As an unabashedly focused collector I am often asked by fellow collectors why I rarely obtain arms outside of takouba and very related forms. I have always felt one cannot judge a sword form on the most typical examples. Rather, it is necessary to handle as many examples as possible to form any sort of opinion that runs deeper than a cursory description. This belief, coupled with the financial restrictions every collector faces has limited my collecting. For every interesting object I see, I mentally count how many takouba that equals.
This naturally leads to a somewhat lopsided collection. While many collectors have a multitude of forms, enabling more detailed examination of cross cultural diffusion and variance, my collection is monolithic. Or at least that is how it appears to an outsider. The single sword type I collect spans an area the size of Europe. An example from Timbuktu in northern Mali to Dikwa in northern Nigeria represents a journey of some 2,600km. From Ghat in modern day Libya to Bida in Nigeria an even further journey. The takouba then is a sword type as ubiquitous to this massive region as the cross hilted sword was to medieval Europe. The point being that collecting what is often considered a single 'type' within the ethnographic world can in fact be an analog to what would be considered many distinct regional and historical forms among other collecting fields.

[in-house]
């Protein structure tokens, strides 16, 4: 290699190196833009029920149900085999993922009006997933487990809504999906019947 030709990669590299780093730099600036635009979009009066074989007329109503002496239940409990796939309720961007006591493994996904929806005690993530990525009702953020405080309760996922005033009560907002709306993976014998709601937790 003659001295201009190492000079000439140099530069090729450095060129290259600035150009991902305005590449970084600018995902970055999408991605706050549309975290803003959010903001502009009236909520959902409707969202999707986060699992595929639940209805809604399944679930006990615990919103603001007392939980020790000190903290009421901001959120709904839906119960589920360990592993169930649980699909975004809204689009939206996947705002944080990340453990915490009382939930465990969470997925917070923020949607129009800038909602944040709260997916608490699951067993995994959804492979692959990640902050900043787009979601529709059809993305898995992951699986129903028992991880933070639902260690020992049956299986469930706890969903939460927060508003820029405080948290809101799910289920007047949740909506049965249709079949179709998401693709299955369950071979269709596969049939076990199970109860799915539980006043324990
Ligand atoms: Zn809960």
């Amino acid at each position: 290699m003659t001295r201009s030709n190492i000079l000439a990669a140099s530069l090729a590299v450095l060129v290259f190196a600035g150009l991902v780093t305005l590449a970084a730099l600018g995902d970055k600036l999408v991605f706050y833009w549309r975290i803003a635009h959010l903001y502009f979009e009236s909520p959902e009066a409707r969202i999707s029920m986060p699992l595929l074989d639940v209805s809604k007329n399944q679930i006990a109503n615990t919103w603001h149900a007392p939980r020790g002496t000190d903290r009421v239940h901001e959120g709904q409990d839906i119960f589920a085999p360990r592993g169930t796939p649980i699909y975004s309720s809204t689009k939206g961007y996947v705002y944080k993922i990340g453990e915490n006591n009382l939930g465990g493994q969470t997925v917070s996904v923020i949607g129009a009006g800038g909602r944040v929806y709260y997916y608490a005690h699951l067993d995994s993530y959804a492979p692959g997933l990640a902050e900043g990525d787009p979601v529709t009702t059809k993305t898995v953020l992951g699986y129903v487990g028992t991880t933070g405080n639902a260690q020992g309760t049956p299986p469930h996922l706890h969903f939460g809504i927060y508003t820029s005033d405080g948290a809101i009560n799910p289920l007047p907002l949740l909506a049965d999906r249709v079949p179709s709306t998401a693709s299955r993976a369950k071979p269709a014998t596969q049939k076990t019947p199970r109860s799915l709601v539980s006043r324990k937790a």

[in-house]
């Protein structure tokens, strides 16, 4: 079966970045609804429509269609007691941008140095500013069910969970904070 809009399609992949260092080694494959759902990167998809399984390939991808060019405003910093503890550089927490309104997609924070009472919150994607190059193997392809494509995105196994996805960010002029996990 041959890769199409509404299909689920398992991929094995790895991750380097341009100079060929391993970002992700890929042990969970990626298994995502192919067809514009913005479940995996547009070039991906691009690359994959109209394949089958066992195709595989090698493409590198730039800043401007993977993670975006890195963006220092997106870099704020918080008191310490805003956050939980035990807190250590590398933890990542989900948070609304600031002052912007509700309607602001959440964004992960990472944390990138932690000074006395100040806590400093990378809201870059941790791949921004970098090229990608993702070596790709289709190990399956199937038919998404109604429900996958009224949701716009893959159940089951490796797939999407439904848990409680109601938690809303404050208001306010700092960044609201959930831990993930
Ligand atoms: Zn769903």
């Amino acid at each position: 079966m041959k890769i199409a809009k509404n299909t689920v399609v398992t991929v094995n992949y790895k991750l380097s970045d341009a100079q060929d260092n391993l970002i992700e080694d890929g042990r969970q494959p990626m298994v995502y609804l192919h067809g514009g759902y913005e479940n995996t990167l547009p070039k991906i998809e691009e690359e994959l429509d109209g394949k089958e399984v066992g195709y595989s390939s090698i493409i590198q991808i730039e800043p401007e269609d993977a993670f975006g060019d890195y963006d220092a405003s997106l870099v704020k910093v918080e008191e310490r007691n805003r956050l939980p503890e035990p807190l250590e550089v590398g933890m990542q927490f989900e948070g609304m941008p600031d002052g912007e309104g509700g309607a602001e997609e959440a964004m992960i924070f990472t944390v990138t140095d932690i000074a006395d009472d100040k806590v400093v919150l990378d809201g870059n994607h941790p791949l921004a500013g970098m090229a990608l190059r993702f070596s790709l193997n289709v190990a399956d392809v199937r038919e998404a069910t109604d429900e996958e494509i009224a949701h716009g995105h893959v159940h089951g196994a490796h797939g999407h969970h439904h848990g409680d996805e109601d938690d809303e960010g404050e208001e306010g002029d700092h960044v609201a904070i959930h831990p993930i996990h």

There is a trend I have commented on before, of collectors who seek out a representative example of each supposed 'type' to fill out a collection. This continues to reinforce the false tribalistic approach so unfortunately common among many ethnographic collectors. This is of particular concern with African arms in regions which were closely connected by trade and religion to the wider world, because it propagates the myth of the dark continent with small, isolated groups. The truth, as I have expounded upon on this site at some length is of course entirely different.